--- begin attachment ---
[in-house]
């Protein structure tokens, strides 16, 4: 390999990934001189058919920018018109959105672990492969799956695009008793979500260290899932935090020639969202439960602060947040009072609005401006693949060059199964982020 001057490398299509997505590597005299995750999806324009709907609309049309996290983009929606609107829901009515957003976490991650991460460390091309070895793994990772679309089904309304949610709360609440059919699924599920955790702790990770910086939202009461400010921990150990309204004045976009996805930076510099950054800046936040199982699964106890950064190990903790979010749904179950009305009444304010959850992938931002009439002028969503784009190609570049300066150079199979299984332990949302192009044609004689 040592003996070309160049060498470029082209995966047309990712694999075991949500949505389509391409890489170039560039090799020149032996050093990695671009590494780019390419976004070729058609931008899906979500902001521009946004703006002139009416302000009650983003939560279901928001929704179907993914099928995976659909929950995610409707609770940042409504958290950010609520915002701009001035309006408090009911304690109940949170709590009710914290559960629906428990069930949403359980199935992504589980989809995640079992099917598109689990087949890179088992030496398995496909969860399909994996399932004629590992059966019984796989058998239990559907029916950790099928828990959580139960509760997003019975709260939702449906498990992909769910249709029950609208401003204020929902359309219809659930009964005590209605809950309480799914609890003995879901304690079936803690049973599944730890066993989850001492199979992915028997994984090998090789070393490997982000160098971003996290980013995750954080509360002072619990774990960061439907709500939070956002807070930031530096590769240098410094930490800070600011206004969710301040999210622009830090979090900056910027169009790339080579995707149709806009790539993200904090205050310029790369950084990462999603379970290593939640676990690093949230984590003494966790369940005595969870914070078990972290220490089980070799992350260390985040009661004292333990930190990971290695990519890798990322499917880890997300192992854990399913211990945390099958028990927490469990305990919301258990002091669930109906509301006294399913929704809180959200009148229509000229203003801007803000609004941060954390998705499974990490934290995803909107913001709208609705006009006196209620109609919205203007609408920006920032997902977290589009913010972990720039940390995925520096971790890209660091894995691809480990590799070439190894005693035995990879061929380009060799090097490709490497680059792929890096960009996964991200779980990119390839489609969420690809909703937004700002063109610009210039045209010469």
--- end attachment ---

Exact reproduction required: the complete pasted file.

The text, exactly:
[in-house]
């Protein structure tokens, strides 16, 4: 390999990934001189058919920018018109959105672990492969799956695009008793979500260290899932935090020639969202439960602060947040009072609005401006693949060059199964982020 001057490398299509997505590597005299995750999806324009709907609309049309996290983009929606609107829901009515957003976490991650991460460390091309070895793994990772679309089904309304949610709360609440059919699924599920955790702790990770910086939202009461400010921990150990309204004045976009996805930076510099950054800046936040199982699964106890950064190990903790979010749904179950009305009444304010959850992938931002009439002028969503784009190609570049300066150079199979299984332990949302192009044609004689 040592003996070309160049060498470029082209995966047309990712694999075991949500949505389509391409890489170039560039090799020149032996050093990695671009590494780019390419976004070729058609931008899906979500902001521009946004703006002139009416302000009650983003939560279901928001929704179907993914099928995976659909929950995610409707609770940042409504958290950010609520915002701009001035309006408090009911304690109940949170709590009710914290559960629906428990069930949403359980199935992504589980989809995640079992099917598109689990087949890179088992030496398995496909969860399909994996399932004629590992059966019984796989058998239990559907029916950790099928828990959580139960509760997003019975709260939702449906498990992909769910249709029950609208401003204020929902359309219809659930009964005590209605809950309480799914609890003995879901304690079936803690049973599944730890066993989850001492199979992915028997994984090998090789070393490997982000160098971003996290980013995750954080509360002072619990774990960061439907709500939070956002807070930031530096590769240098410094930490800070600011206004969710301040999210622009830090979090900056910027169009790339080579995707149709806009790539993200904090205050310029790369950084990462999603379970290593939640676990690093949230984590003494966790369940005595969870914070078990972290220490089980070799992350260390985040009661004292333990930190990971290695990519890798990322499917880890997300192992854990399913211990945390099958028990927490469990305990919301258990002091669930109906509301006294399913929704809180959200009148229509000229203003801007803000609004941060954390998705499974990490934290995803909107913001709208609705006009006196209620109609919205203007609408920006920032997902977290589009913010972990720039940390995925520096971790890209660091894995691809480990590799070439190894005693035995990879061929380009060799090097490709490497680059792929890096960009996964991200779980990119390839489609969420690809909703937004700002063109610009210039045209010469």